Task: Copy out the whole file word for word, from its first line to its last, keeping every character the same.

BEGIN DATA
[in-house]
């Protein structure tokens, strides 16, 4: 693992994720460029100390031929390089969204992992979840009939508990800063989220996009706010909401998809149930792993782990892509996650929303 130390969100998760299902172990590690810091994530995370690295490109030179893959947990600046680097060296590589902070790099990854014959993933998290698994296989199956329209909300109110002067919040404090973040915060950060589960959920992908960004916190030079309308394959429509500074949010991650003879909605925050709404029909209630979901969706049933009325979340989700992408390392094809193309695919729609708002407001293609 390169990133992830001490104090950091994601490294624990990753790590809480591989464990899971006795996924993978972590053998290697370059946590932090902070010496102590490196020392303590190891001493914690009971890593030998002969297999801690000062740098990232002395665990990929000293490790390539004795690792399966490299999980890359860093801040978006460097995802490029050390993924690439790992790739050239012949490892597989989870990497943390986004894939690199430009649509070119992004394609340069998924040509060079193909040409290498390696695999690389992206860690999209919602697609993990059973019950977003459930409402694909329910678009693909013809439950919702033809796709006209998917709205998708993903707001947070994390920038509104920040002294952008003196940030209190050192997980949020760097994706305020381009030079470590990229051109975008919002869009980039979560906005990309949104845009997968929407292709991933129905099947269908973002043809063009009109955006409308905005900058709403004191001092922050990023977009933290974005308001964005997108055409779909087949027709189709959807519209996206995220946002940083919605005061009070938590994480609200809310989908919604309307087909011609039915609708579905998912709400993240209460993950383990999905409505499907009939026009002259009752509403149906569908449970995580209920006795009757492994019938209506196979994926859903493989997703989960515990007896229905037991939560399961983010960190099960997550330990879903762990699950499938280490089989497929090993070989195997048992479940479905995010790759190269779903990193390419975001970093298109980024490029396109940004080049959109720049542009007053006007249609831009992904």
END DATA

[in-house]
């Protein structure tokens, strides 16, 4: 693992994720460029100390031929390089969204992992979840009939508990800063989220996009706010909401998809149930792993782990892509996650929303 130390969100998760299902172990590690810091994530995370690295490109030179893959947990600046680097060296590589902070790099990854014959993933998290698994296989199956329209909300109110002067919040404090973040915060950060589960959920992908960004916190030079309308394959429509500074949010991650003879909605925050709404029909209630979901969706049933009325979340989700992408390392094809193309695919729609708002407001293609 390169990133992830001490104090950091994601490294624990990753790590809480591989464990899971006795996924993978972590053998290697370059946590932090902070010496102590490196020392303590190891001493914690009971890593030998002969297999801690000062740098990232002395665990990929000293490790390539004795690792399966490299999980890359860093801040978006460097995802490029050390993924690439790992790739050239012949490892597989989870990497943390986004894939690199430009649509070119992004394609340069998924040509060079193909040409290498390696695999690389992206860690999209919602697609993990059973019950977003459930409402694909329910678009693909013809439950919702033809796709006209998917709205998708993903707001947070994390920038509104920040002294952008003196940030209190050192997980949020760097994706305020381009030079470590990229051109975008919002869009980039979560906005990309949104845009997968929407292709991933129905099947269908973002043809063009009109955006409308905005900058709403004191001092922050990023977009933290974005308001964005997108055409779909087949027709189709959807519209996206995220946002940083919605005061009070938590994480609200809310989908919604309307087909011609039915609708579905998912709400993240209460993950383990999905409505499907009939026009002259009752509403149906569908449970995580209920006795009757492994019938209506196979994926859903493989997703989960515990007896229905037991939560399961983010960190099960997550330990879903762990699950499938280490089989497929090993070989195997048992479940479905995010790759190269779903990193390419975001970093298109980024490029396109940004080049959109720049542009007053006007249609831009992904």